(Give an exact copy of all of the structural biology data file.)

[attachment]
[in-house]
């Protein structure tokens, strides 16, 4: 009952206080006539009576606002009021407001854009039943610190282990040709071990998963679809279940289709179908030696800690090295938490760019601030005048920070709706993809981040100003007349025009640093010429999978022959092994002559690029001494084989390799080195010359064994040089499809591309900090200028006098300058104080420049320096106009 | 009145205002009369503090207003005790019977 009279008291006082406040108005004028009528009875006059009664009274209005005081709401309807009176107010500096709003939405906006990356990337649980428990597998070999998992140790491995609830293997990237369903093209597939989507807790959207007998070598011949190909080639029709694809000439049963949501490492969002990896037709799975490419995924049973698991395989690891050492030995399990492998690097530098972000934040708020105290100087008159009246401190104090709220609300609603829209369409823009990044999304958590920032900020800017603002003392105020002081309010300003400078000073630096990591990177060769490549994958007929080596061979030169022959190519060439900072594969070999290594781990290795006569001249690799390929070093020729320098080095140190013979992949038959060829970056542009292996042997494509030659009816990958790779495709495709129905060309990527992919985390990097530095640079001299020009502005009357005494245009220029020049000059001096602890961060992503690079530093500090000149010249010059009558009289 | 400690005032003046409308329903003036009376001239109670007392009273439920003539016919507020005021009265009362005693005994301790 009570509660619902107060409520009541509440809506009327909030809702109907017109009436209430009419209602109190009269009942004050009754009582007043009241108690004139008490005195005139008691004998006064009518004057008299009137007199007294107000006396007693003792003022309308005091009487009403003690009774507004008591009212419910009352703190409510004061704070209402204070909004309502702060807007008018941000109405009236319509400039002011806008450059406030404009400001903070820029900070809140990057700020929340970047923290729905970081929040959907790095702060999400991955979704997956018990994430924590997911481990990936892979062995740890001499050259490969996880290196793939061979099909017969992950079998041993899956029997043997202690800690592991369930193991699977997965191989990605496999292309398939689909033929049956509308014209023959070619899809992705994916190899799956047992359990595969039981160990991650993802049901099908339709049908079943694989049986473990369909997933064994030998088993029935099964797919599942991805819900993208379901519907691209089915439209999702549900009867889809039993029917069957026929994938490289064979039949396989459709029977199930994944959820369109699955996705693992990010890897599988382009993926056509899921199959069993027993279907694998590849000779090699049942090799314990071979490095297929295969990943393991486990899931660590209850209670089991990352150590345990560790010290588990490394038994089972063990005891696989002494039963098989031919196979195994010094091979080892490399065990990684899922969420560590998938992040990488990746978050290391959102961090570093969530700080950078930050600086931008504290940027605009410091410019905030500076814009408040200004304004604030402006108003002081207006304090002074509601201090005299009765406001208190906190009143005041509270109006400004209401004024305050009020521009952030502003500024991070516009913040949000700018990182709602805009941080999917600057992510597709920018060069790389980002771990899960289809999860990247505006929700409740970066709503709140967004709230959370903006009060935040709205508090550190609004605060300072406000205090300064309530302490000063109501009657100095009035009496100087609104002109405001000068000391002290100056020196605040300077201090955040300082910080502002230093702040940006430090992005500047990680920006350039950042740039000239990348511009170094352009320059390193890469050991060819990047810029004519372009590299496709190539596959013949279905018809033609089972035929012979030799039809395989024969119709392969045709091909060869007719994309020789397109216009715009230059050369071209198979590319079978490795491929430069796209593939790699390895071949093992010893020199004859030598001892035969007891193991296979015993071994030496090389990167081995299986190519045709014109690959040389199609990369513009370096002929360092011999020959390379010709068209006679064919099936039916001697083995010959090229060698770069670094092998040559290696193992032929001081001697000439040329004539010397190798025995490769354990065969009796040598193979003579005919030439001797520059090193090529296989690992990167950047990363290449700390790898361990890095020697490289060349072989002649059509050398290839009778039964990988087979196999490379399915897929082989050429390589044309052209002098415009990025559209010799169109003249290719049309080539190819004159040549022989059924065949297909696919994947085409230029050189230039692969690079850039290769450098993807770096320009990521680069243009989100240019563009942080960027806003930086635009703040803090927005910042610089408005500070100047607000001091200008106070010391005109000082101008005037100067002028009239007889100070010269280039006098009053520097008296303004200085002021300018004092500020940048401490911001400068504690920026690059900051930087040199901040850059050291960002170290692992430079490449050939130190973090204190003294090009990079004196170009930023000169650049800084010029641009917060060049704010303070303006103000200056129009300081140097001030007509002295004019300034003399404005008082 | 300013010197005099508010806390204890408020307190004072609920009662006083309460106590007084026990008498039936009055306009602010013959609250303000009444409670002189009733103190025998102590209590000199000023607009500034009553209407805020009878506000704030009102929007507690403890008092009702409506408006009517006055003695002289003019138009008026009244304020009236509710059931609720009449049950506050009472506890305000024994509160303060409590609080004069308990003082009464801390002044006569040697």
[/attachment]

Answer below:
[in-house]
């Protein structure tokens, strides 16, 4: 009952206080006539009576606002009021407001854009039943610190282990040709071990998963679809279940289709179908030696800690090295938490760019601030005048920070709706993809981040100003007349025009640093010429999978022959092994002559690029001494084989390799080195010359064994040089499809591309900090200028006098300058104080420049320096106009 | 009145205002009369503090207003005790019977 009279008291006082406040108005004028009528009875006059009664009274209005005081709401309807009176107010500096709003939405906006990356990337649980428990597998070999998992140790491995609830293997990237369903093209597939989507807790959207007998070598011949190909080639029709694809000439049963949501490492969002990896037709799975490419995924049973698991395989690891050492030995399990492998690097530098972000934040708020105290100087008159009246401190104090709220609300609603829209369409823009990044999304958590920032900020800017603002003392105020002081309010300003400078000073630096990591990177060769490549994958007929080596061979030169022959190519060439900072594969070999290594781990290795006569001249690799390929070093020729320098080095140190013979992949038959060829970056542009292996042997494509030659009816990958790779495709495709129905060309990527992919985390990097530095640079001299020009502005009357005494245009220029020049000059001096602890961060992503690079530093500090000149010249010059009558009289 | 400690005032003046409308329903003036009376001239109670007392009273439920003539016919507020005021009265009362005693005994301790 009570509660619902107060409520009541509440809506009327909030809702109907017109009436209430009419209602109190009269009942004050009754009582007043009241108690004139008490005195005139008691004998006064009518004057008299009137007199007294107000006396007693003792003022309308005091009487009403003690009774507004008591009212419910009352703190409510004061704070209402204070909004309502702060807007008018941000109405009236319509400039002011806008450059406030404009400001903070820029900070809140990057700020929340970047923290729905970081929040959907790095702060999400991955979704997956018990994430924590997911481990990936892979062995740890001499050259490969996880290196793939061979099909017969992950079998041993899956029997043997202690800690592991369930193991699977997965191989990605496999292309398939689909033929049956509308014209023959070619899809992705994916190899799956047992359990595969039981160990991650993802049901099908339709049908079943694989049986473990369909997933064994030998088993029935099964797919599942991805819900993208379901519907691209089915439209999702549900009867889809039993029917069957026929994938490289064979039949396989459709029977199930994944959820369109699955996705693992990010890897599988382009993926056509899921199959069993027993279907694998590849000779090699049942090799314990071979490095297929295969990943393991486990899931660590209850209670089991990352150590345990560790010290588990490394038994089972063990005891696989002494039963098989031919196979195994010094091979080892490399065990990684899922969420560590998938992040990488990746978050290391959102961090570093969530700080950078930050600086931008504290940027605009410091410019905030500076814009408040200004304004604030402006108003002081207006304090002074509601201090005299009765406001208190906190009143005041509270109006400004209401004024305050009020521009952030502003500024991070516009913040949000700018990182709602805009941080999917600057992510597709920018060069790389980002771990899960289809999860990247505006929700409740970066709503709140967004709230959370903006009060935040709205508090550190609004605060300072406000205090300064309530302490000063109501009657100095009035009496100087609104002109405001000068000391002290100056020196605040300077201090955040300082910080502002230093702040940006430090992005500047990680920006350039950042740039000239990348511009170094352009320059390193890469050991060819990047810029004519372009590299496709190539596959013949279905018809033609089972035929012979030799039809395989024969119709392969045709091909060869007719994309020789397109216009715009230059050369071209198979590319079978490795491929430069796209593939790699390895071949093992010893020199004859030598001892035969007891193991296979015993071994030496090389990167081995299986190519045709014109690959040389199609990369513009370096002929360092011999020959390379010709068209006679064919099936039916001697083995010959090229060698770069670094092998040559290696193992032929001081001697000439040329004539010397190798025995490769354990065969009796040598193979003579005919030439001797520059090193090529296989690992990167950047990363290449700390790898361990890095020697490289060349072989002649059509050398290839009778039964990988087979196999490379399915897929082989050429390589044309052209002098415009990025559209010799169109003249290719049309080539190819004159040549022989059924065949297909696919994947085409230029050189230039692969690079850039290769450098993807770096320009990521680069243009989100240019563009942080960027806003930086635009703040803090927005910042610089408005500070100047607000001091200008106070010391005109000082101008005037100067002028009239007889100070010269280039006098009053520097008296303004200085002021300018004092500020940048401490911001400068504690920026690059900051930087040199901040850059050291960002170290692992430079490449050939130190973090204190003294090009990079004196170009930023000169650049800084010029641009917060060049704010303070303006103000200056129009300081140097001030007509002295004019300034003399404005008082 | 300013010197005099508010806390204890408020307190004072609920009662006083309460106590007084026990008498039936009055306009602010013959609250303000009444409670002189009733103190025998102590209590000199000023607009500034009553209407805020009878506000704030009102929007507690403890008092009702409506408006009517006055003695002289003019138009008026009244304020009236509710059931609720009449049950506050009472506890305000024994509160303060409590609080004069308990003082009464801390002044006569040697």